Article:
Kristeen Irigoyen-Hernandez aka Lady2Soothe Follow @OurVoicesEcho
For several days in June 1943, uniformed members of the U.S. armed forces rioted throughout
Sailors, soldiers, and marines with wooden clubs during the Zoot
The L.A. Zoot Suit Riots of 1943 were a targeted attack on Mexican and nonwhite youths
Soldiers display pieces of the zoot suits they tore from Mexican American men during the Zoot Suit Riots in Los Angeles on June 9, 1943.
June 3, 1943
Contrary to popular opinion the “Tacuche” Zoot Suit did not start out in the Mexican community as rebellious acts against society. Friday’s brought an end to long hours toiling at menial jobs and what better way to start the weekend off than by getting cleaned up, stepping into a jazzy ensemble and hanging out with the Eses’. Chicano’s were classy dressers and going to a party or the club was a perfect stage to show off their slick machismo style. The Zoot Suit was the quintessential garment; high waist pants and boxy, roomy coats were flattering, as well as comfortable; the flowing look of the suit was unmistakably flashy on the dance floor giving the appearance of more substance; maybe even help getting some play from the chica’s.
Zoot Suit Riots, Zoot Suits, Los Angeles, Pachucos, Pachucas
However, the humble parents and elder familia weren’t quite as enamored by the ostentatious and flamboyant zoot suit considering them garish and bringing unwanted attention to the many anti-Mexican middle-class White Los Angelino’s. Soldiers and sailors resented zoot suiters due to the numerous yards of fabric it took to tailor them. Those who wore zoot suits were considered wasteful, unpatriotic and committing a criminal act in opposition to the code of rationing. The servicemen justified their racism as expressions of loyalty and allegiance to the war effort, judging the zoot-suited Chicano’s as un-American.
The unwarranted attacks against zoot suiters by servicemen, aided by the manipulation of media generated the impression the majority of crime was committed by zoot-suited gangsters. What originally began as a fashion statement evolved into symbols of defiance, resistance and violence. However what one must remember is the zoot suit wasn’t a Halloween costume, it was an expression of being hip, cool, suave and sophisticated; the zoot suit in and of itself was a form of politicizing independence and the homogenization of American and Mexican culture communicating freedom, confidence and self-determination.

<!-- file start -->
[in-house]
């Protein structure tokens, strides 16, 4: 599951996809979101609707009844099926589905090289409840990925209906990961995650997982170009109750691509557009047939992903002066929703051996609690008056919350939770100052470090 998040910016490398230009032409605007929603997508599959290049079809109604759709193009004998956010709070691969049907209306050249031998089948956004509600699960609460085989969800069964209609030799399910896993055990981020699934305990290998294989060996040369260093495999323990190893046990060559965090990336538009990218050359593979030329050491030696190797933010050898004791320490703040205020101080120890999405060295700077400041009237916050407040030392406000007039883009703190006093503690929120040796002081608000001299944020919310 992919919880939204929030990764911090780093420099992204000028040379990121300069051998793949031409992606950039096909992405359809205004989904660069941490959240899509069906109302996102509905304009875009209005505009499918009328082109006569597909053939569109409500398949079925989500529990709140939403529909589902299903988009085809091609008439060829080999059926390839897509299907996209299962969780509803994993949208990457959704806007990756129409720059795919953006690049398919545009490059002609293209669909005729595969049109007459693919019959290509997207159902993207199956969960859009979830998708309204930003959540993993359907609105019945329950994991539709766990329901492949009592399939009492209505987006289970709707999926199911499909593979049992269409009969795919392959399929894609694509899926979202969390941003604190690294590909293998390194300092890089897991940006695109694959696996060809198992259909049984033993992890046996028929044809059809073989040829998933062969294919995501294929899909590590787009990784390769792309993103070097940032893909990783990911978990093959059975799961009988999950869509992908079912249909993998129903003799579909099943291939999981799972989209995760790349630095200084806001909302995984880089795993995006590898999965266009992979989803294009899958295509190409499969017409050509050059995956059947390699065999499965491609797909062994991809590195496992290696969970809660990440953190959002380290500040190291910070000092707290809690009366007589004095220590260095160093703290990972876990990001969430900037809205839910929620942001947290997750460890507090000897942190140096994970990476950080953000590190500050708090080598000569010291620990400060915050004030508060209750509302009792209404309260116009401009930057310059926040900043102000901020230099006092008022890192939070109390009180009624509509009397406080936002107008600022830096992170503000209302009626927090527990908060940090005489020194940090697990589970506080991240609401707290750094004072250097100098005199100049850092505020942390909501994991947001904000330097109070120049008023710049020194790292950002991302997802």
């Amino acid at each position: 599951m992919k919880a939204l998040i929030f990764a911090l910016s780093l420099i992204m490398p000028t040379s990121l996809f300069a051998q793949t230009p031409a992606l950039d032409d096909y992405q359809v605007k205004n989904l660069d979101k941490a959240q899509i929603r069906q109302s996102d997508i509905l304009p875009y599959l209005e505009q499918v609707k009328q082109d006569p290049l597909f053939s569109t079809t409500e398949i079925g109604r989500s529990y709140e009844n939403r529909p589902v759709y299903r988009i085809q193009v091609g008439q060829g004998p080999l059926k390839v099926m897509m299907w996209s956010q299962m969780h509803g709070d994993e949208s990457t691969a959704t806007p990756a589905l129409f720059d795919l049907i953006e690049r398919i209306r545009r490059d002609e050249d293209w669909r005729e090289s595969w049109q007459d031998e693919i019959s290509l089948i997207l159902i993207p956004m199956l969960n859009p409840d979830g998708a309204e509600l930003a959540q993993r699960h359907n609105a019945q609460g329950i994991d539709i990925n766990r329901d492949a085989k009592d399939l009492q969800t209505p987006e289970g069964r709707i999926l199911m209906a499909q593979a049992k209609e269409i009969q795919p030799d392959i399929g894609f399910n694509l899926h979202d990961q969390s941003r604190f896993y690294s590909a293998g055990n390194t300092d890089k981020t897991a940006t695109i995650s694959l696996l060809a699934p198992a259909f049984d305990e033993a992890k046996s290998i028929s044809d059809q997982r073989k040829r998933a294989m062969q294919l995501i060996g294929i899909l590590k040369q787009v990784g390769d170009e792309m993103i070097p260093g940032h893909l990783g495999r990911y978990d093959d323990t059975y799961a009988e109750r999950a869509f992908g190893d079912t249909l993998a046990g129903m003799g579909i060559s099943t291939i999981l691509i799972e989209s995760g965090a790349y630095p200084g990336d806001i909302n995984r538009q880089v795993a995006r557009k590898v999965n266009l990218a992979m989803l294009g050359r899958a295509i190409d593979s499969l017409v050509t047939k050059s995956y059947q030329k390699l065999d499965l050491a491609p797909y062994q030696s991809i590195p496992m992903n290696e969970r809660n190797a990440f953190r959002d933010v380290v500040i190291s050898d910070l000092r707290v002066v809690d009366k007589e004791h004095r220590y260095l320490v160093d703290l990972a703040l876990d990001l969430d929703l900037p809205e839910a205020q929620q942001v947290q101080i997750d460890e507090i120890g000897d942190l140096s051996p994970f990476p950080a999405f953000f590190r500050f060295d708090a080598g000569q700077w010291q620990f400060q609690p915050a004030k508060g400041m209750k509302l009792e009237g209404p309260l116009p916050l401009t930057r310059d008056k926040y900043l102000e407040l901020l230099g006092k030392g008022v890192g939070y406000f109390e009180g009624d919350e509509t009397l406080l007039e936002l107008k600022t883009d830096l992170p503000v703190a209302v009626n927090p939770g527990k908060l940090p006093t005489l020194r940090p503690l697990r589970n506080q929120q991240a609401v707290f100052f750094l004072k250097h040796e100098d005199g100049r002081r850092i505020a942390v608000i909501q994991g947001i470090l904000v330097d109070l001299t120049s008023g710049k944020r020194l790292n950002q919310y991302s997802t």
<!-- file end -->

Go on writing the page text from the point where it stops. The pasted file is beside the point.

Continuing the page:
Zoot Suiters Looking Cool
The “Sleepy Lagoon Murder” was the name Los Angeles newspapers used to describe the death of José Gallardo Díaz, who was discovered unconscious and dying on a road near a swimming hole (known as the Sleepy Lagoon) in Commerce, California, on the morning of August 2, 1942. Diaz was taken by ambulance to Los Angeles County General Hospital, where he died shortly afterward, without regaining consciousness. The hospital’s autopsy showed he was inebriated from a party the previous night and had a fracture at the base of his skull. This might have been caused by repeated falls or an automobile accident. The cause of his death remains a mystery to this day. However, Los Angeles Police were quick to arrest 17 Mexican-American youths as suspects. Despite insufficient evidence, the young men were held in prison, without bail, on charges of murder. The trial ended on January 13, 1943, under the supervision of Judge Charles W. Fricke. In 30 years on the bench, Judge Charles W. Fricke reputedly sentenced more criminals to death than any of his colleagues and presided over some of the flashiest cases in Los Angeles. Judge Fricke ruled he didn’t think the boys should have their hairstyle changed” since this would “make it difficult for prosecution witnesses to identify them.” It makes me wonder if having a hairstyle, with its association to the zoot suiter’s and lawlessness, was all it took to end up in jail for murder in 1943.
Mexican Americans arrested after Zoot Suit Riots, 1943